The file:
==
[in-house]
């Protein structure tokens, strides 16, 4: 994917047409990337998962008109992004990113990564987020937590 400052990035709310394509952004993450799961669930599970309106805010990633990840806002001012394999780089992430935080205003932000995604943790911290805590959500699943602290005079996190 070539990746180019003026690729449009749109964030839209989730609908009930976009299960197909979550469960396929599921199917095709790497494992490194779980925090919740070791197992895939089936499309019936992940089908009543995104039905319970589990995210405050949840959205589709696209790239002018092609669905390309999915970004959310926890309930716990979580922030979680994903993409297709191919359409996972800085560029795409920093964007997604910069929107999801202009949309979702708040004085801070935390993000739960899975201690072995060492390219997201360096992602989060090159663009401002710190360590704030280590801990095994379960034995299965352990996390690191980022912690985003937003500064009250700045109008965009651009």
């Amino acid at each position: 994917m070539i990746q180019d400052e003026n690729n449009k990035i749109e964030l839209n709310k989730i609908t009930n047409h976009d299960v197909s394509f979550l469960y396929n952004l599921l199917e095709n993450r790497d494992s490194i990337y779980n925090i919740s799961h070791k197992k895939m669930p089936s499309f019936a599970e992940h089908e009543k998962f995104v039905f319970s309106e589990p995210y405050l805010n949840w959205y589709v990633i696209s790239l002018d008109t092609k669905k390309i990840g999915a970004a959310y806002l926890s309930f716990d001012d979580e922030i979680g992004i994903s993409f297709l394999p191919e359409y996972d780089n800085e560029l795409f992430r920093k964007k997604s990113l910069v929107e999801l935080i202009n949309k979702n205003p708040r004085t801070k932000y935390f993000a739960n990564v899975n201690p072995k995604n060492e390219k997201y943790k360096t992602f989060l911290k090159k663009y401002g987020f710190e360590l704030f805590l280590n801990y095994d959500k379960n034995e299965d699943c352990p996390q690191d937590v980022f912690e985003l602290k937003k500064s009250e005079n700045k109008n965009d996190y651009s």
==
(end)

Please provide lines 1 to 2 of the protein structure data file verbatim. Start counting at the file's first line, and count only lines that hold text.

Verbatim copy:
[in-house]
């Protein structure tokens, strides 16, 4: 994917047409990337998962008109992004990113990564987020937590 400052990035709310394509952004993450799961669930599970309106805010990633990840806002001012394999780089992430935080205003932000995604943790911290805590959500699943602290005079996190 070539990746180019003026690729449009749109964030839209989730609908009930976009299960197909979550469960396929599921199917095709790497494992490194779980925090919740070791197992895939089936499309019936992940089908009543995104039905319970589990995210405050949840959205589709696209790239002018092609669905390309999915970004959310926890309930716990979580922030979680994903993409297709191919359409996972800085560029795409920093964007997604910069929107999801202009949309979702708040004085801070935390993000739960899975201690072995060492390219997201360096992602989060090159663009401002710190360590704030280590801990095994379960034995299965352990996390690191980022912690985003937003500064009250700045109008965009651009």